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For other uses, see Kunti (disambiguation).
Kunti along with her husband Pandu
Shurasena (biological father)
Kunti-Bhoja (adoptive father)
Spouse(s) Pandu
Children Karna, Yudhishthira, Bhima and Arjuna

In Mahabharata, Kunti (Sanskrit: कुन्ती Kuntī) or Pritha was the daughter of Shurasena,[1] and the foster daughter of his cousin Kuntibhoja.[2] She is the sister of Krishna Vasudeva. She was married to king Pandu[3] of Hastinapur and was the mother of Karna and the Pandava brothers Yudhishthira, Bhima, Arjuna.[4] She is often regarded as a female protagonist of Mahabharata along with her daughter-in-law.

Birth and early life[edit]

Kunti was the biological daughter of the Shurasena, a Yadava chief. Her birth name was Pritha. Kunti was the sister of Vasudeva, the father of Krishna and shared close relationship with Krishna. Her father gave Kunti to his childless cousin Kuntibhoja.

Birth of Karna[edit]

Once Sage Durvasa visited Kuntibhoja. He was extremely pleased by the services and comforts offered by Kunti, and offered her a boon to invoke any god to bear a child. Curious, Kunti invoked the mantra and accidentally bore Karna from Surya, the solar deity. Afraid of being an unwed mother, she placed the baby in a basket and set him afloat on a river. This child was later found and adopted by a charioteer Adhiratha and his wife Radha.

Marriage to Pandu[edit]

Kuntibhoja organized Kunti's swayamvara. Kunti chose King Pandu of Hastinapur, making her the Queen of Hastinapur.

Arrival of Madri[edit]

Soon after, during his mission to expand his empire, Pandu married Madri, a princess of Madra in order to secure the vassalage of Madra. Kunti was disturbed by her husband's act, but was eventually reconciled with him.[citation needed]

Pandu's Curse[edit]

While hunting in a forest, Pandu mistook Rishi Kindama and his wife for deer and shot arrows at them, killing the conjugal couple. The dying sage placed a curse on Pandu, since he had not only killed them in the midst of lovemaking, but was not remorseful for his action. King Pandu argued with sage Kindama by misquoting sage Agastya's ruling on the right of Kshatriyas on hunting.[citation needed] Sage Kindama then decided to curse him to die if he ever should become intimate with his wife. Pandu renounced the kingdom and went into exile with Kunti and Madri.

The Pandavas and Hastinapur[edit]

Pandu could not make love with his wives due to a curse by sage Kindama. When Pandu expressed to Kunti his despair at the prospect of dying childless, Kunti used the boons given to her by Sage Durvasa to bear three sons—Yudhishthira (by Yama), Bhima (by Vayu), and Arjuna (by Indra). Kunti having warmed up to Madri during their exile shares the mantra with her. Madri bears Pandu Nakula and Sahadeva by the Ashvins.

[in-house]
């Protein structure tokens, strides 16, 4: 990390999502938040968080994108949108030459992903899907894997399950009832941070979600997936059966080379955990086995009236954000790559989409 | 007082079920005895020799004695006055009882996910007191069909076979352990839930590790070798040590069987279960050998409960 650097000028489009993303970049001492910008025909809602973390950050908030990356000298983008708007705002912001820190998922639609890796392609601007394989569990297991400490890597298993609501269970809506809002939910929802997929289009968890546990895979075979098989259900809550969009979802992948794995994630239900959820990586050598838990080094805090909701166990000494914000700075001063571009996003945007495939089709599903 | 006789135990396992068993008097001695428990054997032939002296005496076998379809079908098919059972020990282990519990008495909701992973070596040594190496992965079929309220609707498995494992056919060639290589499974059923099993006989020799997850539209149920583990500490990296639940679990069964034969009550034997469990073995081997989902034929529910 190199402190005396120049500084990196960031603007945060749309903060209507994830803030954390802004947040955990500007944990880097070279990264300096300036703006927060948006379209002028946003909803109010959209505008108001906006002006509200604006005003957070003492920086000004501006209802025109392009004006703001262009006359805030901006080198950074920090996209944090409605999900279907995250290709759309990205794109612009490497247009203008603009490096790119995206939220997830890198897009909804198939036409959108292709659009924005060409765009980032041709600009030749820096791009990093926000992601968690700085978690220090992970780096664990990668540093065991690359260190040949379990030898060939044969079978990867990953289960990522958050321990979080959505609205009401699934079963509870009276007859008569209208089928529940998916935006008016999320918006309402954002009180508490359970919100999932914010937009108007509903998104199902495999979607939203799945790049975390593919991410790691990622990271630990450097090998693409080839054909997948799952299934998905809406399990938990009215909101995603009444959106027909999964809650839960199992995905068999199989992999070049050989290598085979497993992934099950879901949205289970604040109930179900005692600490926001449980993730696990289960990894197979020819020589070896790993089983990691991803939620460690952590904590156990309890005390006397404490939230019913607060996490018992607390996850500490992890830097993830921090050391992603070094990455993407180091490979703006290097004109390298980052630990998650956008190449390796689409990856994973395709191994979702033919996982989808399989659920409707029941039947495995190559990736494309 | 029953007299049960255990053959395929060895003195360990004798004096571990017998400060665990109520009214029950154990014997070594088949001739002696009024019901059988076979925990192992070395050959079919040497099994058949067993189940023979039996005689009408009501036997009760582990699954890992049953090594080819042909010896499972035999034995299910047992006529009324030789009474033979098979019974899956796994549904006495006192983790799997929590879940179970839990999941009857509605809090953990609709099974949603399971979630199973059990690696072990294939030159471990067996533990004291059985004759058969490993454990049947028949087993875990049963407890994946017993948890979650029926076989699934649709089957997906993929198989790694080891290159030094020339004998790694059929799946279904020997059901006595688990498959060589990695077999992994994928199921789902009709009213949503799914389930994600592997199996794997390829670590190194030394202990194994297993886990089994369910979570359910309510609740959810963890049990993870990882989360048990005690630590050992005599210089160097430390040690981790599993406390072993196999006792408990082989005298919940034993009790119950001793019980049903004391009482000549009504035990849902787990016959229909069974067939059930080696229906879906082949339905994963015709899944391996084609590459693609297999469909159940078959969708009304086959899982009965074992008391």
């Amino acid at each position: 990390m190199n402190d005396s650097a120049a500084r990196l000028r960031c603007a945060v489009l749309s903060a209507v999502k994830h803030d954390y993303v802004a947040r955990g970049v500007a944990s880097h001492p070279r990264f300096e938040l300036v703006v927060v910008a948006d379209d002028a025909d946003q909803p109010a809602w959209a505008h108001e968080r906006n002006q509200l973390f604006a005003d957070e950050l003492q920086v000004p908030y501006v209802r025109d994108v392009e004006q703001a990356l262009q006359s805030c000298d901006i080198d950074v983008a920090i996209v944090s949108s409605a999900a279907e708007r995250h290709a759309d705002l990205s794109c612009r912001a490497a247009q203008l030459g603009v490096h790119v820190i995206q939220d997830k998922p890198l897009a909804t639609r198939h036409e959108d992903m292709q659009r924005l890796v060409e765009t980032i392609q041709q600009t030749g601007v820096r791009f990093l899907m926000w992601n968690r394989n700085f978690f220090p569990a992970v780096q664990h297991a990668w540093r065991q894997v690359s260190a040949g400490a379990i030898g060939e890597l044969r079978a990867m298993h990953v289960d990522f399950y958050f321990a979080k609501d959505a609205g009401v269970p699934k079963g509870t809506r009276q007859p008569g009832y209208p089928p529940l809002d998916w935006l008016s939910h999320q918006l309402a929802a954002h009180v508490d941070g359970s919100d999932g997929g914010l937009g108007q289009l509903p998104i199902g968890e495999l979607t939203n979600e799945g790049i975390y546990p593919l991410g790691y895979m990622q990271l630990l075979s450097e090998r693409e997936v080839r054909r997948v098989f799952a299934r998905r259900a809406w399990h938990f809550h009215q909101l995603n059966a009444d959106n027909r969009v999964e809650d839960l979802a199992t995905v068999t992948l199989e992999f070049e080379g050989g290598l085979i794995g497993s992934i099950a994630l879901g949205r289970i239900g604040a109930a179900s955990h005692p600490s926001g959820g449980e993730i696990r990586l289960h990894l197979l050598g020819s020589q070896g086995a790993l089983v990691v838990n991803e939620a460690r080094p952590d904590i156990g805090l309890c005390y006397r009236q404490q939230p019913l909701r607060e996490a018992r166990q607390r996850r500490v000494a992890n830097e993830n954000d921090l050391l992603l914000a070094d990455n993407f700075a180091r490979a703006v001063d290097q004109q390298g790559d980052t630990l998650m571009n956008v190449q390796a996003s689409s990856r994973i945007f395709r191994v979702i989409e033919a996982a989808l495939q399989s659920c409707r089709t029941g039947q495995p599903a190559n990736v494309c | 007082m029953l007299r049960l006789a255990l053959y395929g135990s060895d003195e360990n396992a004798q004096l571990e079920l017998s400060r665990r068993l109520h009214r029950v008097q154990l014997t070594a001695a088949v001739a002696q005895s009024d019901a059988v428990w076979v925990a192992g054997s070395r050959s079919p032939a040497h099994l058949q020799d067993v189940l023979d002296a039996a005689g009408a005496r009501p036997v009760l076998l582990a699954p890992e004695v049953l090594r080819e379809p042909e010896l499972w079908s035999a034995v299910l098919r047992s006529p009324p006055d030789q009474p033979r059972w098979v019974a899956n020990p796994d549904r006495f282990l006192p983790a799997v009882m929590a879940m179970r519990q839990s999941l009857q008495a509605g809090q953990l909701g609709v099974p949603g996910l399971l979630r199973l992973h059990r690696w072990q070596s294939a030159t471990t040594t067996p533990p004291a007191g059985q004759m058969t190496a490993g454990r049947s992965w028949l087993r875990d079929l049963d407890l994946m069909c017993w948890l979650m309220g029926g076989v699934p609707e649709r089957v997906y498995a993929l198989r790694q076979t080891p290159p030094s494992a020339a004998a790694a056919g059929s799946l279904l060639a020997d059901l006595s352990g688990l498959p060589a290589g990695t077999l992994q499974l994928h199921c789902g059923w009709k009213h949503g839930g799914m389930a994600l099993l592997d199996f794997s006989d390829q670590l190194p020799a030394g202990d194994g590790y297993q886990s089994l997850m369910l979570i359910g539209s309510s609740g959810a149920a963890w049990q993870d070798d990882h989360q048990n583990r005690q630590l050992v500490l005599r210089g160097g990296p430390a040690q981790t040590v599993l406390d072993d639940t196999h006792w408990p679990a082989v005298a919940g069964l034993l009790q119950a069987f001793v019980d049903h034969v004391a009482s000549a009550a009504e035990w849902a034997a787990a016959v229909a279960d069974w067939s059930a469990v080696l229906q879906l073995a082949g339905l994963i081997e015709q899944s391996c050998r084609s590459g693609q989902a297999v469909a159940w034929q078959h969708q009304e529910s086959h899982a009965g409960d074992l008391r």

Pandu attempted to join physical relations with his wife Madri. As per Kindama's curse, he died. Madri committed sati as she was the cause of his Death. Kunti stood helpless in the forest with her children.

After the death of Pandu and Madri, Kunti took care of all five Pandava children, taking them back to Hastinapur. As the rivalry culminates between Pandavas and Kauravas, she decides to go back to Kunti Bhoja. But her attempt was stopped by Bhishma.[citation needed] She performed the puja for the Kala Bhairava for his return.

In exile[edit]

When the Pandavas returned to Hastinapur, there was a succession crisis. Duryodhana claimed to be the next heir for the kingdom. Dhritarashtra named Yudhishthira as his heir, enraging Duryodhana. With the help of Shakuni, Duryodhana planned to burn the Pandavas and Kunti in a Lakshagraha while they were on a festival at Varnavat. But with early warning and aid from Vidura, the Pandavas and Kunti fake their death and escape the burning house. They travel the countryside, disguised as brahmins.

Slaying Demons[edit]

During their stay at Ekachakra, Kunti and the Pandavas came to know of a demon, Bakasura, who troubled the people. Kunti engineered a plot where Bhima would be able to face and kill the demon. The powerful Bhima brought his might to the fore and trumped Bakasura. Later, Bhima slays the rakshasa Hidimba and he is beseeched by Hidimbi, Hidimba's sister, to wed her. Bhima is reluctant, but Kunti ordered Bhima to marry Hidimbi seeing merit in the woman. Hidimbi would go on to birth Ghatotkacha, who later takes part in the Kurukshetra War.

Sharing Draupadi[edit]

The Pandavas attended the swayamvara of Draupadi in Panchala. Arjuna was able to win Draupadi's hand. The Pandavas returned to their hut and said that they have bought alms. Kunti misunderstood them and asked the Pandavas to share whatever they had bought. Kunti was shocked after realizing the implications of her words, and scolds her children for treating a woman like alms.

Return and game of dice[edit]

The Pandavas and Kunti are invited back to the kingdom and the kingdom is shared with Kauravas. When the Pandavas lose the kingdom in a dice game and are forced to go into exile for thirteen years, Kunti is forced by her children to remain in the capital.[citation needed]


After the Kurukshetra war, Kunti moved to a forest near the Himalayas with Dhritharashtra and his wife, Gandhari, where all three of them were later perished in a forest fire attaining heaven.[5][6]


  1. ^ Studies of Mahabharata
  2. ^ KUNTI (also called Pritha and Parshni)
  3. ^ A classical dictionary of Hindu mythology and religion, geography, history, and literature by Dowson, John (1820-1881)
  4. ^ Mahabharata
  5. ^ "Kunti" (pdf). Manushi India Organization. Retrieved 10 January 2013. 
  6. ^ Mani pp.442-3

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